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Side menu bar Catalogue Number 75-001-XIE Table of contents Latest issue News from The Daily Latest data Survey information Back issues Feedback Studies Latest issue in PDF

January 2006
Vol. 7, no. 1

Perspectives on Labour and Income

The labour market in 2005


(Larger image)

Large changes for older workers

The population aged 15 and over expanded 1.4% between 2004 and 2005. Labour force growth lagged behind at 0.9%, while the rate for those not in the labour force rose 2.4%.

The overall employment growth rate of 1.4% masks a larger increase in full-time job creation (1.6%); the number of part-time jobs also increased by 0.5%. The average number of unemployed fell by 5.1%.

For those not in the labour force, most of the increase was among those who wanted to work (7.0%). The discouraged worker component—those who want work but despair of finding it—fell slightly. Students wanting work but not looking because of school jumped by 16.4%.

The employment rate of men and women aged 55 and over has increased almost 20% since December 2001.

The aging of the baby boomers is reflected in the 3.1% growth in the population 55 and over. However, with the improved labour market, employment rose (4.7%) while unemployment dropped (-6.8%). (Large changes for older workers - Chart and Table)

Unemployment rates down, employment rates up

The effect of larger cohorts with relatively high participation and employment rates reaching age 55 is pushing the employment rate among older Canadians steadily upwards (4.8 percentage points since 2001).

Between December 2004 and December 2005, the declining numbers of unemployed lowered unemployment rates for all age groups.

Although the employment rate was up at least marginally for most groups, the participation rate declined for all except those 55 and over. (Unemployment rates down, employment rates up - Table and Chart)

Full-time employment improves

Between December 2004 and December 2005, full-time employment increased by 2.2% while part-time employment fell by 1.1%, resulting in a net job gain of 1.6%. (Full-time employment improves - Chart and Table)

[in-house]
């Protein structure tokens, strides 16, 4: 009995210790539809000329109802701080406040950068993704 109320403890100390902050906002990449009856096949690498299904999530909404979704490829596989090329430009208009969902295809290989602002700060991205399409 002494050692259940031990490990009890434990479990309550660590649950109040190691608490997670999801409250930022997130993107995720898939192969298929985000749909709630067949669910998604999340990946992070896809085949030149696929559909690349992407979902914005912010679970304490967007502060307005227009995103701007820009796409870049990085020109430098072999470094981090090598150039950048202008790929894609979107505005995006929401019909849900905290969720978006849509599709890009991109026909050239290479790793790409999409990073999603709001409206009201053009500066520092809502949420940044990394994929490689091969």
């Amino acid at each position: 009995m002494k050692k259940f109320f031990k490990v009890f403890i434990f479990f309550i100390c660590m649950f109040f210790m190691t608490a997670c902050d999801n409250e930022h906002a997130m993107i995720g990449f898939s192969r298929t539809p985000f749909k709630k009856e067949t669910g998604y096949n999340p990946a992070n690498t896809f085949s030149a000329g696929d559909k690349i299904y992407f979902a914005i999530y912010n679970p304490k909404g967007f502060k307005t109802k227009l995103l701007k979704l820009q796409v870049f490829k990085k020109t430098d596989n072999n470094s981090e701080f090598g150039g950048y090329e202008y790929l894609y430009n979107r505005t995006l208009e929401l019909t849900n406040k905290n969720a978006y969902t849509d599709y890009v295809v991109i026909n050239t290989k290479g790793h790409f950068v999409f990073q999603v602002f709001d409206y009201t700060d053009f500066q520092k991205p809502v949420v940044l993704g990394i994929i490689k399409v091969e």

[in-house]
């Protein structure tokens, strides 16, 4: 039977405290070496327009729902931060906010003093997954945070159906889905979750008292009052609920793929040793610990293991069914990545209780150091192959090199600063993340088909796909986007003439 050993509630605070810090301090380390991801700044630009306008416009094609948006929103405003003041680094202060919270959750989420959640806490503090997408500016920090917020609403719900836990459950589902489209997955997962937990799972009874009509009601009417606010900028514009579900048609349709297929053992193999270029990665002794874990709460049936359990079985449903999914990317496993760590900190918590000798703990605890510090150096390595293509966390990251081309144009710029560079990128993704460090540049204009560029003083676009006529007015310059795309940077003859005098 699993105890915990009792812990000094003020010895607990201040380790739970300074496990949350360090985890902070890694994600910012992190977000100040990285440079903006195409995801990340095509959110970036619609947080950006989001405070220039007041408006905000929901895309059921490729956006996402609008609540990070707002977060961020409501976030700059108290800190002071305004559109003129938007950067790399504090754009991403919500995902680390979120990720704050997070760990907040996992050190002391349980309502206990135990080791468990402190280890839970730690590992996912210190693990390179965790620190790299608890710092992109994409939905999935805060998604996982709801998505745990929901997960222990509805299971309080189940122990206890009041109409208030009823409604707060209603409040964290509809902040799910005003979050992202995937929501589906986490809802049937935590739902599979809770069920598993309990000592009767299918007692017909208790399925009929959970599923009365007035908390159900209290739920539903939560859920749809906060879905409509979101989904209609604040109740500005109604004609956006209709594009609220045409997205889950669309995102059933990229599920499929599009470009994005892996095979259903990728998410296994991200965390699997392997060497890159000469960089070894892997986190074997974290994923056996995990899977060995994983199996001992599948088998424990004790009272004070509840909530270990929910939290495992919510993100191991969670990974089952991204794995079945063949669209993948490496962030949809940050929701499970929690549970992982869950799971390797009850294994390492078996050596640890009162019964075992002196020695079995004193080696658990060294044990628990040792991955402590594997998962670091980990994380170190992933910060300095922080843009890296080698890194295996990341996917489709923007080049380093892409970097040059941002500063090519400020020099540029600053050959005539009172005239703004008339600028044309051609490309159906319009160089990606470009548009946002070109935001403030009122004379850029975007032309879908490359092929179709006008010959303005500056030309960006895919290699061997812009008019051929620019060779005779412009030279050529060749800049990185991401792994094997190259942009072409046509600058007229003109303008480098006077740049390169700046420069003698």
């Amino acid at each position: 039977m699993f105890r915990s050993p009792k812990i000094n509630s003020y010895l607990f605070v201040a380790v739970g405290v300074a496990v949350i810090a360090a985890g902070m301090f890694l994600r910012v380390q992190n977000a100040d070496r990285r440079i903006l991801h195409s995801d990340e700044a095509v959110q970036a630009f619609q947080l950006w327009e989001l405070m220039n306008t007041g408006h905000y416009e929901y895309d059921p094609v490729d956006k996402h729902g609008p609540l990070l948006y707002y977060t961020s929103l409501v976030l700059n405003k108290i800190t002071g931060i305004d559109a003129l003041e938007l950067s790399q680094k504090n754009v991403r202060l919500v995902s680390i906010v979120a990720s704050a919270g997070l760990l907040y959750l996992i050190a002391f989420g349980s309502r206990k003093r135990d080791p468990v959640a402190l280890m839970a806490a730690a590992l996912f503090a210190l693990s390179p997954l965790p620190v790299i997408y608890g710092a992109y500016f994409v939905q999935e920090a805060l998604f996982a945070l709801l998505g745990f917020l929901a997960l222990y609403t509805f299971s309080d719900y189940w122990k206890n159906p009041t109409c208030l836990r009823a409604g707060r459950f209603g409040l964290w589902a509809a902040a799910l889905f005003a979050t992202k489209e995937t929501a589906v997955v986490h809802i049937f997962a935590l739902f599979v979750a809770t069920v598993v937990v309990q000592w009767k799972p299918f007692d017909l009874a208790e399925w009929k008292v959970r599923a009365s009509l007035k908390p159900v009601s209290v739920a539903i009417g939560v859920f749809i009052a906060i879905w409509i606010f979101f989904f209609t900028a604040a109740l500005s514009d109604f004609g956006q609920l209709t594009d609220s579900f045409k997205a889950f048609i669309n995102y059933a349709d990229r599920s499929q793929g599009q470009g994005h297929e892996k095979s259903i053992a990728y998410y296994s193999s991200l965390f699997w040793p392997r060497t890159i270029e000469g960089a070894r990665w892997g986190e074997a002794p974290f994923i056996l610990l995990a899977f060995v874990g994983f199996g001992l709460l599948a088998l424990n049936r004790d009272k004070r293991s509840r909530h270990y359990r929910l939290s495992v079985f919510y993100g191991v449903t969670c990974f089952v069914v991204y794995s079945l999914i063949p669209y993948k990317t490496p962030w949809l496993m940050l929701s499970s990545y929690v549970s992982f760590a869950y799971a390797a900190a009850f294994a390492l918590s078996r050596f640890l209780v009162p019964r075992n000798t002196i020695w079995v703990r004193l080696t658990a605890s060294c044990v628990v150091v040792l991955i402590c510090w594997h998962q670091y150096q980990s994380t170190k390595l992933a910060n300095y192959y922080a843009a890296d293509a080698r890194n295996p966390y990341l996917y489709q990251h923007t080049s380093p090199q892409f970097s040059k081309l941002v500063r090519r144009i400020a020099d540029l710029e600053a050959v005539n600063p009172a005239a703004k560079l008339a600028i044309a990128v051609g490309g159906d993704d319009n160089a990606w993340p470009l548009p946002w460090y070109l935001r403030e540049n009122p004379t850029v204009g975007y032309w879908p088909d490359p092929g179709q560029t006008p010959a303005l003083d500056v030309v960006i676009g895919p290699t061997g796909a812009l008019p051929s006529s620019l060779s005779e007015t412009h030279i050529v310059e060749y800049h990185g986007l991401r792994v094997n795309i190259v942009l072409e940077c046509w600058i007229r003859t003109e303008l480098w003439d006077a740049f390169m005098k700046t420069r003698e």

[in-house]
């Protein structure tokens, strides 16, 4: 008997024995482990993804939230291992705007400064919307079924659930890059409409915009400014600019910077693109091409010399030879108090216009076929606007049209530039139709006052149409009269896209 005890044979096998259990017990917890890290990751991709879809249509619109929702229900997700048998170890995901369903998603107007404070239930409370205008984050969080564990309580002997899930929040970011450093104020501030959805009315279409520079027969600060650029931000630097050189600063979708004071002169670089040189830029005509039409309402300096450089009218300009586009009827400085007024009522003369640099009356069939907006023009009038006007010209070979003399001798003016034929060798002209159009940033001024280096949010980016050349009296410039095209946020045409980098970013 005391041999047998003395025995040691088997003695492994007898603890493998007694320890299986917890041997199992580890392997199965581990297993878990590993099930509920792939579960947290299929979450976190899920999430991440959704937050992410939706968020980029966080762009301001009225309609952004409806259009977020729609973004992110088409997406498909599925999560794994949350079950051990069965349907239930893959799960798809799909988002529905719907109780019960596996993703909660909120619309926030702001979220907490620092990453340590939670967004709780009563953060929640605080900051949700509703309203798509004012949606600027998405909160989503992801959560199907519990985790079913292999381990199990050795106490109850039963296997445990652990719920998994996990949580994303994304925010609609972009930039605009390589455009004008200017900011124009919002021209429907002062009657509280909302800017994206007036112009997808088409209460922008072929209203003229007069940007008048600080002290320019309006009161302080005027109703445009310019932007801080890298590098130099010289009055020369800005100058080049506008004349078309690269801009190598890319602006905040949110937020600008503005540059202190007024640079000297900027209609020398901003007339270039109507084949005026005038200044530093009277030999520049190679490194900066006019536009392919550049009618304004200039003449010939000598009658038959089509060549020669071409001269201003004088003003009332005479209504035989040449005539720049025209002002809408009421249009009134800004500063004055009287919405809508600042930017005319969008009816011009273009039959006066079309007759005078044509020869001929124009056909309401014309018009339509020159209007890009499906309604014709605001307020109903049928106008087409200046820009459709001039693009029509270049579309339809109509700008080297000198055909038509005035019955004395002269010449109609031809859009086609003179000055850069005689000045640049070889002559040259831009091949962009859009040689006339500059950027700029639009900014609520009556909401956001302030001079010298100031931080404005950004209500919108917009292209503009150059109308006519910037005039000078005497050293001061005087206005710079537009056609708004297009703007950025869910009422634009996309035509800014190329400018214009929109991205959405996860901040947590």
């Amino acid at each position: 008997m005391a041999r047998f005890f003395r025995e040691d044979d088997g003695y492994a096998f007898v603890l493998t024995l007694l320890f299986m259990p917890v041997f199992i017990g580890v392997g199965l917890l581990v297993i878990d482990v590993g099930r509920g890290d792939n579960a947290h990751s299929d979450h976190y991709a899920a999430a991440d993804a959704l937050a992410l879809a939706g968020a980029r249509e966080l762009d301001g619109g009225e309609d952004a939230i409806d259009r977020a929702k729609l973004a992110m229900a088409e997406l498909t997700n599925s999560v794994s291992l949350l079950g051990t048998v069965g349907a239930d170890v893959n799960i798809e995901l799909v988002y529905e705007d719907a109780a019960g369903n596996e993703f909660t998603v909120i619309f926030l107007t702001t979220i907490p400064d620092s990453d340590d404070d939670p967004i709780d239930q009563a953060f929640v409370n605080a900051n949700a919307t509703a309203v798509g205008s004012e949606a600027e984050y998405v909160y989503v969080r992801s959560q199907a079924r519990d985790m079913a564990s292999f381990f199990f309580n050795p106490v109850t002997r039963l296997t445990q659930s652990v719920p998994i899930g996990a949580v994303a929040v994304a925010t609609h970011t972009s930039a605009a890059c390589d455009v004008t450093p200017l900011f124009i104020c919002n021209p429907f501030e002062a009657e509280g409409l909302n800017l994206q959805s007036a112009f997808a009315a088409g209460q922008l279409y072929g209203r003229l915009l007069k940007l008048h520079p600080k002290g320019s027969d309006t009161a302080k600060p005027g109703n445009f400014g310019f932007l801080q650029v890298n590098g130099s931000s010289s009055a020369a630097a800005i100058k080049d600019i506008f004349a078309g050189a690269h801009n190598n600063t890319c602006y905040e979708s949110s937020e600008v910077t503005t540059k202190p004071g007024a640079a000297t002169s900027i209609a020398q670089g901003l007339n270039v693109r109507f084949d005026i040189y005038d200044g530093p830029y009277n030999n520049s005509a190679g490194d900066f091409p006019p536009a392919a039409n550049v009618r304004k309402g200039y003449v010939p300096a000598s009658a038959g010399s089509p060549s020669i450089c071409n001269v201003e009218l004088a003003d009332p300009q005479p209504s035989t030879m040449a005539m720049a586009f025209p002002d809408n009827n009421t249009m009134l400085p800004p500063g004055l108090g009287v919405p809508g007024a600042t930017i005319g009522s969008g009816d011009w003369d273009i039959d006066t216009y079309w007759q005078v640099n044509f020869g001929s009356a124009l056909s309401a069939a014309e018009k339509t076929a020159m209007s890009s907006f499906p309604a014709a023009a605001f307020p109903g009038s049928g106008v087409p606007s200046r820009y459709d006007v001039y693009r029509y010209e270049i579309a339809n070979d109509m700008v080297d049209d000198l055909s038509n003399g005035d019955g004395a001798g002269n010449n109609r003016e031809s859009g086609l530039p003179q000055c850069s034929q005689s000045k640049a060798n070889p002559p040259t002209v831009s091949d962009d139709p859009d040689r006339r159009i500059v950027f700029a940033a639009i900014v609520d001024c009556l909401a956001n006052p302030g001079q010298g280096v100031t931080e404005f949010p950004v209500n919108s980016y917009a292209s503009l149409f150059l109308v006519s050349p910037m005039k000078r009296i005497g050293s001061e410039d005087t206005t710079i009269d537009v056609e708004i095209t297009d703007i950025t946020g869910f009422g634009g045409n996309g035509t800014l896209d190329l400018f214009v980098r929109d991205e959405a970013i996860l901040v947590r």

Strong growth in self-employment and public-sector jobs

Public-sector jobs (2.2%) grew at more than double the pace of private-sector jobs (1.0%) over the course of 2005. Self-employment experienced even greater gains, with 3.4%. (Strong growth in self-employment and public-sector jobs - Chart and Table)

Jobs added in most provinces

In 2005, employment growth was concentrated in central Canada and the two western-most provinces. New Brunswick and Manitoba also saw a slight gain, but the other four provinces had declines-the largest proportionately being in Newfoundland and Labrador (-2.1%). In terms of number, the most jobs were added in Ontario (90,000), British Columbia (74,000), Quebec (64,000), and Alberta (34,000).

Several provinces experienced declines in their unemployment rate in 2005, the largest in British Columbia (-1.2 percentage points). Newfoundland and Labrador saw its unemployment rate jump by 1 point. (Jobs added in most provinces - Table and Chart)

Part-time work

In 2005, the percentage of workers who involuntarily worked part time decreased slightly, while part-time work increased among those attending school, those caring for children, those who chose to work part time.

The bulk of part-time workers continue to be youth and adult women. Almost three-quarters of young part-timers work short hours voluntarily because of school; among adults, about 40% prefer part-time hours. (Part-time work - Chart and Table)

Earnings

Women working for a wage or salary earned 84 cents for every dollar earned by men in 2005, up marginally from the year before. Only those 55 or over did not share in the increase. (Earnings - Table)

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